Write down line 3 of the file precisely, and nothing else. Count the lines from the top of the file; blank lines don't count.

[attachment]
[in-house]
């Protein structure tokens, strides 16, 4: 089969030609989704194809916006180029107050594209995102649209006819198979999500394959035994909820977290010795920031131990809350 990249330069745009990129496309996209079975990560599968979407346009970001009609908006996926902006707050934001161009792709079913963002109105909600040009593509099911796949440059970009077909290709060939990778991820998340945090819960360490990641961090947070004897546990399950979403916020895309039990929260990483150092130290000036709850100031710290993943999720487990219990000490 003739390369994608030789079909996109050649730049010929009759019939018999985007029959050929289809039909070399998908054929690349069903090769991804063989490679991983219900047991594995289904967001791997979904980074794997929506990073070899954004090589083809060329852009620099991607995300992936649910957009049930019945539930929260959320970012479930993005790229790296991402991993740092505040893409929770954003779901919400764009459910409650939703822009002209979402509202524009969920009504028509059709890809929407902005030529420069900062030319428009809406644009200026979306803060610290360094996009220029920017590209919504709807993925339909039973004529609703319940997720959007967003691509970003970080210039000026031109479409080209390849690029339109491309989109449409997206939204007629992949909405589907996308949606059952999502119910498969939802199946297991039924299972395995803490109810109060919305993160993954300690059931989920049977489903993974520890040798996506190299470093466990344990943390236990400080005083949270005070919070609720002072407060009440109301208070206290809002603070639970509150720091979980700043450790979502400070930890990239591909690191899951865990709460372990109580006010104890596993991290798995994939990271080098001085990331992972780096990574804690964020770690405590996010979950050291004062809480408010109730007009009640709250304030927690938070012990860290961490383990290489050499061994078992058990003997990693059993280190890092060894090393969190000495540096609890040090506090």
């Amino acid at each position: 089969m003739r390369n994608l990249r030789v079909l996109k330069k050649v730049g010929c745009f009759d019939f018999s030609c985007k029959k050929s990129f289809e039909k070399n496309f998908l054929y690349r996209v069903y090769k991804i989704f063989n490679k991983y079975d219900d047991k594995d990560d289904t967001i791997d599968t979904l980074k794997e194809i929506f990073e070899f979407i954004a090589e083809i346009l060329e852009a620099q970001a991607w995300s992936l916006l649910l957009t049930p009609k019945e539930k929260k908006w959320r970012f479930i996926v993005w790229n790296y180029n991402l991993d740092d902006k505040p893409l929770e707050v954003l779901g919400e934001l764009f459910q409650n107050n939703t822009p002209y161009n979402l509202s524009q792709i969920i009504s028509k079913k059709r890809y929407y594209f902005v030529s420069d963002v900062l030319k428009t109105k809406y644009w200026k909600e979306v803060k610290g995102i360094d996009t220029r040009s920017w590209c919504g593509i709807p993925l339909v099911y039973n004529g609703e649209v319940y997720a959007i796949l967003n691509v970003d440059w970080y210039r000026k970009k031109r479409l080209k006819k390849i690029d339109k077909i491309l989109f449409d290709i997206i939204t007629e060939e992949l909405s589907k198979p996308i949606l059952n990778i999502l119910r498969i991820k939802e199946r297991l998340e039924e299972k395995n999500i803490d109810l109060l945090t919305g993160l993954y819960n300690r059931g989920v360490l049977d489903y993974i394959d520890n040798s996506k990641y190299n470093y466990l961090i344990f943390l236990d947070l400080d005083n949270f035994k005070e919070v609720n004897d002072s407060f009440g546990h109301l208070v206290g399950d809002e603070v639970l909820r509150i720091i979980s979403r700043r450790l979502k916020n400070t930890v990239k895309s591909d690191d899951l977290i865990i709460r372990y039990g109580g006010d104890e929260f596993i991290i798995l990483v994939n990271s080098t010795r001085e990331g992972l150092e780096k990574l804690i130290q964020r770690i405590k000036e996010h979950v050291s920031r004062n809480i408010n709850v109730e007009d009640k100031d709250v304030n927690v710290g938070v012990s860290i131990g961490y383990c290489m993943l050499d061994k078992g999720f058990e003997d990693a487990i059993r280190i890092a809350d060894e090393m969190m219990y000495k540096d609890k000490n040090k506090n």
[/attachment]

């Amino acid at each position: 089969m003739r390369n994608l990249r030789v079909l996109k330069k050649v730049g010929c745009f009759d019939f018999s030609c985007k029959k050929s990129f289809e039909k070399n496309f998908l054929y690349r996209v069903y090769k991804i989704f063989n490679k991983y079975d219900d047991k594995d990560d289904t967001i791997d599968t979904l980074k794997e194809i929506f990073e070899f979407i954004a090589e083809i346009l060329e852009a620099q970001a991607w995300s992936l916006l649910l957009t049930p009609k019945e539930k929260k908006w959320r970012f479930i996926v993005w790229n790296y180029n991402l991993d740092d902006k505040p893409l929770e707050v954003l779901g919400e934001l764009f459910q409650n107050n939703t822009p002209y161009n979402l509202s524009q792709i969920i009504s028509k079913k059709r890809y929407y594209f902005v030529s420069d963002v900062l030319k428009t109105k809406y644009w200026k909600e979306v803060k610290g995102i360094d996009t220029r040009s920017w590209c919504g593509i709807p993925l339909v099911y039973n004529g609703e649209v319940y997720a959007i796949l967003n691509v970003d440059w970080y210039r000026k970009k031109r479409l080209k006819k390849i690029d339109k077909i491309l989109f449409d290709i997206i939204t007629e060939e992949l909405s589907k198979p996308i949606l059952n990778i999502l119910r498969i991820k939802e199946r297991l998340e039924e299972k395995n999500i803490d109810l109060l945090t919305g993160l993954y819960n300690r059931g989920v360490l049977d489903y993974i394959d520890n040798s996506k990641y190299n470093y466990l961090i344990f943390l236990d947070l400080d005083n949270f035994k005070e919070v609720n004897d002072s407060f009440g546990h109301l208070v206290g399950d809002e603070v639970l909820r509150i720091i979980s979403r700043r450790l979502k916020n400070t930890v990239k895309s591909d690191d899951l977290i865990i709460r372990y039990g109580g006010d104890e929260f596993i991290i798995l990483v994939n990271s080098t010795r001085e990331g992972l150092e780096k990574l804690i130290q964020r770690i405590k000036e996010h979950v050291s920031r004062n809480i408010n709850v109730e007009d009640k100031d709250v304030n927690v710290g938070v012990s860290i131990g961490y383990c290489m993943l050499d061994k078992g999720f058990e003997d990693a487990i059993r280190i890092a809350d060894e090393m969190m219990y000495k540096d609890k000490n040090k506090n």